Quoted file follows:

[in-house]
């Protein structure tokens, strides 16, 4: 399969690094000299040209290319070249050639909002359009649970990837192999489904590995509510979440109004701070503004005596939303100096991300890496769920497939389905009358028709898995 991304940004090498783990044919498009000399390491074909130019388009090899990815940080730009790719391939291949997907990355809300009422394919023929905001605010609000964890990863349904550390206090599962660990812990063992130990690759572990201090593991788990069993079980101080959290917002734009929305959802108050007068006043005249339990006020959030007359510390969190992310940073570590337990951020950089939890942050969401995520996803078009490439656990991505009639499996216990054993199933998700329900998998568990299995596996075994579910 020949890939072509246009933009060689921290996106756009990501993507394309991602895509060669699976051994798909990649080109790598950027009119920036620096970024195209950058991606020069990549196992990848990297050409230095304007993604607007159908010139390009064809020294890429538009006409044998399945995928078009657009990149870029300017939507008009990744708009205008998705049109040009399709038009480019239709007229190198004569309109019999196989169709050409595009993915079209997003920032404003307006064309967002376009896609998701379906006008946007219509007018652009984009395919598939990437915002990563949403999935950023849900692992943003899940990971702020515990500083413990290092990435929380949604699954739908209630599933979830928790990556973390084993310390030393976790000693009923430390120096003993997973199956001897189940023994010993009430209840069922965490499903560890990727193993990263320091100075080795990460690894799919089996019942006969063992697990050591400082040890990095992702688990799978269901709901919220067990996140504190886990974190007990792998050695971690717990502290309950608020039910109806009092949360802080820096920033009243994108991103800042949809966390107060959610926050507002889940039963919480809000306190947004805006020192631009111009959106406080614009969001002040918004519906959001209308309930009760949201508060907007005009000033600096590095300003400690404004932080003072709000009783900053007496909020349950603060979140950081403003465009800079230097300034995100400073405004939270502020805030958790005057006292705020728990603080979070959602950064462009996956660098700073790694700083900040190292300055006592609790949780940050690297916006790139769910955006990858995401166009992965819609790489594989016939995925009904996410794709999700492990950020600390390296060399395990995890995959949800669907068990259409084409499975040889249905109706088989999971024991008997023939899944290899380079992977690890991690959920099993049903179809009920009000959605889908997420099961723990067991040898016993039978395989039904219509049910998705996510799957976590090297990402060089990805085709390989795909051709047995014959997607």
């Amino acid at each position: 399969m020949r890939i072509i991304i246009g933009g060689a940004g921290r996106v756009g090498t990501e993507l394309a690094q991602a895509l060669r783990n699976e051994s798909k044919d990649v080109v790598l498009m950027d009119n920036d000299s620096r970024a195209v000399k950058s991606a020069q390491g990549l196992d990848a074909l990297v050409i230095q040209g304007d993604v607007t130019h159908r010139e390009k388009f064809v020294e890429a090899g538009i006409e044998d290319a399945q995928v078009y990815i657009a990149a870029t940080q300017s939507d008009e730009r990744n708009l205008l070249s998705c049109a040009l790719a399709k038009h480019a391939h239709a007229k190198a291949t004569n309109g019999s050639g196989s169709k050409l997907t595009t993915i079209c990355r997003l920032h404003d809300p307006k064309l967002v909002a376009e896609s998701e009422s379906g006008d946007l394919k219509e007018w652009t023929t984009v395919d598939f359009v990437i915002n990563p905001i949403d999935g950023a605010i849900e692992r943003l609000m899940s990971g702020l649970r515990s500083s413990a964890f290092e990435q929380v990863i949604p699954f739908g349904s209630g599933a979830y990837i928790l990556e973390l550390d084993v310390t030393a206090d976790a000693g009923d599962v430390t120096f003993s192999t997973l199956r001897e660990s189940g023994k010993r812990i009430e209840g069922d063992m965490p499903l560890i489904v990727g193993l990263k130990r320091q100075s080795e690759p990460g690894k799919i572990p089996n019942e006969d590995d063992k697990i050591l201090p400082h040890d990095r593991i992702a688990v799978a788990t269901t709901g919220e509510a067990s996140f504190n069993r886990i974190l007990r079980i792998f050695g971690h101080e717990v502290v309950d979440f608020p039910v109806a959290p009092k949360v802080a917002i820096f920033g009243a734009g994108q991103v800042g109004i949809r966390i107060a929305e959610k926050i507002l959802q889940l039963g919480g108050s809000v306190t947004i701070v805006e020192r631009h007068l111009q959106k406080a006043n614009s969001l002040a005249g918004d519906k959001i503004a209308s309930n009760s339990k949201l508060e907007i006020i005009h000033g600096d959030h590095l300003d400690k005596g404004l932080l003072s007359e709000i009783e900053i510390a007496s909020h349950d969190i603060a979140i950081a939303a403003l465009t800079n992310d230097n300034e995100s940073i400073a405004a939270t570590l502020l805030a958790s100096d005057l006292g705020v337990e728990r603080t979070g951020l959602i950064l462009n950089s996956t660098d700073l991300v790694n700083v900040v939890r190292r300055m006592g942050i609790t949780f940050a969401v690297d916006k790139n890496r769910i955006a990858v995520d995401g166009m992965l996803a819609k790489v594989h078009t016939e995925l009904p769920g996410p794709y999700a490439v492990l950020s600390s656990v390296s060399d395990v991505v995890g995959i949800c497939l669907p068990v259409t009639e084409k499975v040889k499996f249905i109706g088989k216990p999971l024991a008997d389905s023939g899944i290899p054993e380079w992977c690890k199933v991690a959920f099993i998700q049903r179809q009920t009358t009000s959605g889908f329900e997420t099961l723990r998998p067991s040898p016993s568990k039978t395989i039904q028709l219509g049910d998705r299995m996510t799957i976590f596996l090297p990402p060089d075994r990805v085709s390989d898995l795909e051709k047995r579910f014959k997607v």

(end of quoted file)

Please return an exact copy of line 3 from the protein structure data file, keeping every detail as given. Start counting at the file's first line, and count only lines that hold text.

């Amino acid at each position: 399969m020949r890939i072509i991304i246009g933009g060689a940004g921290r996106v756009g090498t990501e993507l394309a690094q991602a895509l060669r783990n699976e051994s798909k044919d990649v080109v790598l498009m950027d009119n920036d000299s620096r970024a195209v000399k950058s991606a020069q390491g990549l196992d990848a074909l990297v050409i230095q040209g304007d993604v607007t130019h159908r010139e390009k388009f064809v020294e890429a090899g538009i006409e044998d290319a399945q995928v078009y990815i657009a990149a870029t940080q300017s939507d008009e730009r990744n708009l205008l070249s998705c049109a040009l790719a399709k038009h480019a391939h239709a007229k190198a291949t004569n309109g019999s050639g196989s169709k050409l997907t595009t993915i079209c990355r997003l920032h404003d809300p307006k064309l967002v909002a376009e896609s998701e009422s379906g006008d946007l394919k219509e007018w652009t023929t984009v395919d598939f359009v990437i915002n990563p905001i949403d999935g950023a605010i849900e692992r943003l609000m899940s990971g702020l649970r515990s500083s413990a964890f290092e990435q929380v990863i949604p699954f739908g349904s209630g599933a979830y990837i928790l990556e973390l550390d084993v310390t030393a206090d976790a000693g009923d599962v430390t120096f003993s192999t997973l199956r001897e660990s189940g023994k010993r812990i009430e209840g069922d063992m965490p499903l560890i489904v990727g193993l990263k130990r320091q100075s080795e690759p990460g690894k799919i572990p089996n019942e006969d590995d063992k697990i050591l201090p400082h040890d990095r593991i992702a688990v799978a788990t269901t709901g919220e509510a067990s996140f504190n069993r886990i974190l007990r079980i792998f050695g971690h101080e717990v502290v309950d979440f608020p039910v109806a959290p009092k949360v802080a917002i820096f920033g009243a734009g994108q991103v800042g109004i949809r966390i107060a929305e959610k926050i507002l959802q889940l039963g919480g108050s809000v306190t947004i701070v805006e020192r631009h007068l111009q959106k406080a006043n614009s969001l002040a005249g918004d519906k959001i503004a209308s309930n009760s339990k949201l508060e907007i006020i005009h000033g600096d959030h590095l300003d400690k005596g404004l932080l003072s007359e709000i009783e900053i510390a007496s909020h349950d969190i603060a979140i950081a939303a403003l465009t800079n992310d230097n300034e995100s940073i400073a405004a939270t570590l502020l805030a958790s100096d005057l006292g705020v337990e728990r603080t979070g951020l959602i950064l462009n950089s996956t660098d700073l991300v790694n700083v900040v939890r190292r300055m006592g942050i609790t949780f940050a969401v690297d916006k790139n890496r769910i955006a990858v995520d995401g166009m992965l996803a819609k790489v594989h078009t016939e995925l009904p769920g996410p794709y999700a490439v492990l950020s600390s656990v390296s060399d395990v991505v995890g995959i949800c497939l669907p068990v259409t009639e084409k499975v040889k499996f249905i109706g088989k216990p999971l024991a008997d389905s023939g899944i290899p054993e380079w992977c690890k199933v991690a959920f099993i998700q049903r179809q009920t009358t009000s959605g889908f329900e997420t099961l723990r998998p067991s040898p016993s568990k039978t395989i039904q028709l219509g049910d998705r299995m996510t799957i976590f596996l090297p990402p060089d075994r990805v085709s390989d898995l795909e051709k047995r579910f014959k997607v």